But through any challenge, I’ve learned to always just come back to the work – focus on the work and the teams and how I can contribute to make them the best they can be. If you know what you’re capable of and what you can bring to the table, just keeping showing up and bring your best work. When you do (assuming you work in a healthy environment with a non-oppressive culture), things have a way of falling into place.

What has been your biggest career achievement to date?

Less of an achievement, per se, and more something that I’m continuously proud of is being able to build and lead teams who truly feel connected and enjoy working together and learning from each other. Their achievements are so rewarding for me and are a constant reminder that investing in people and prioritizing them is always the right thing to do. R/GA is a global agency with 16 offices across the globe, and I’ve loved being able to bring teams together who cross all geographical borders, cultures, skillsets, and ways of working and seeing the pride and accomplishment they feel at the end of a project.

A person once called me a “servant leader” – that I lead by serving others. I definitely think that’s accurate and was probably meant to be feedback that maybe I need to elevate some of the ways I function as a leader. But, honestly, it’s something I do like about my leadership style. Because, at the end of the day, no matter what you’re working on or what you’re working towards, it should always be about the people and the experiences that we all have as we continue to learn and grow.

What one thing do you believe has been a major factor in you achieving success?

I tend to jump into the deep end and am open to taking career risks. Throughout my career, I’ve taken on roles or certain projects where, at least at the outset, I might not have been the most qualified person for it, but I knew that I could become that person and wanted to become that person. So I would dive right in and commit to working hard to do the best I could, learn as much as I could; and, on the other side of it, I would find myself somewhat transformed and more equipped to dive into the next big thing.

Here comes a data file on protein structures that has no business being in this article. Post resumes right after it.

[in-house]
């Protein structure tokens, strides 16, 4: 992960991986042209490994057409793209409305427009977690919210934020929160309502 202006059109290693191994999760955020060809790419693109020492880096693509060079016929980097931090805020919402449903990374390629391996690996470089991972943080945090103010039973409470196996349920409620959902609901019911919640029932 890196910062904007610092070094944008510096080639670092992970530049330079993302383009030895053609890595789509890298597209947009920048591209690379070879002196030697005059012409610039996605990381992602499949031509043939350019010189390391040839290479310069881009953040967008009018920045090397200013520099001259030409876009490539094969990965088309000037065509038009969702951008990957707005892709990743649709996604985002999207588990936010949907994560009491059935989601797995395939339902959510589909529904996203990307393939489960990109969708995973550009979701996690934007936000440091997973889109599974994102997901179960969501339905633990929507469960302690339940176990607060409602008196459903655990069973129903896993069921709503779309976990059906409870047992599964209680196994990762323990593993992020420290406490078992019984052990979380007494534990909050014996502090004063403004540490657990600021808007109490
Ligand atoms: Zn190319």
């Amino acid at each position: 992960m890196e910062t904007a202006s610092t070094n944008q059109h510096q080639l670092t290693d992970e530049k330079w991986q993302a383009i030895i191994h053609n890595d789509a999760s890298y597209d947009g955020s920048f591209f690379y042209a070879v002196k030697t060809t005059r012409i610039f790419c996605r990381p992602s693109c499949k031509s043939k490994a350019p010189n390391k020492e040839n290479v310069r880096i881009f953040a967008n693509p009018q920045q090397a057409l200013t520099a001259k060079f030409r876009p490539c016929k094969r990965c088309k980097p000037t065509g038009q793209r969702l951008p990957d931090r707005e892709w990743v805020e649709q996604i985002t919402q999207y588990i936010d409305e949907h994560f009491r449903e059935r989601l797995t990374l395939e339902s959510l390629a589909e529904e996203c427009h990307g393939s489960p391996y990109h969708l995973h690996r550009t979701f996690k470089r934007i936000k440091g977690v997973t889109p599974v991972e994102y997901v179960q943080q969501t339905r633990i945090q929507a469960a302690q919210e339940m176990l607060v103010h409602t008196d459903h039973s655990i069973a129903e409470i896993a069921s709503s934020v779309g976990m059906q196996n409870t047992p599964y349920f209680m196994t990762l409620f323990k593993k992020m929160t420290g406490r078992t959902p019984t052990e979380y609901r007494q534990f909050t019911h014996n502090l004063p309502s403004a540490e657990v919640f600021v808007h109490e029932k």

What top tips would you give to an individual who is trying to excel in their career in technology?

2 lessons I’m personally reminded of time and again:

  1. If you see a situation/project/problem/opportunity where you believe you can add value, don’t hesitate to do it. Even it means stepping a bit out of your swimlane or core area of focus, don’t let moments pass you by where you believe you could have made a contribution. Especially in technology, things are changing all the time, and there are always new problems to solve, new thinking and creativity that is required, and new ways to approach the work…you should always be asking yourself “can I add value here?”; and then don’t wait for permission to get involved when these moments come up; just start adding value where you know you can.
  2. Don’t let feelings of imposter syndrome hold you back. Feeling uncomfortable or out of your depth is not a sign that you are unqualified or some sort of fraud. It’s a sign that you are in the process of learning something new. Embrace it, work hard as you work through it, and be confident that you are resourceful enough and dedicated enough to figure it out.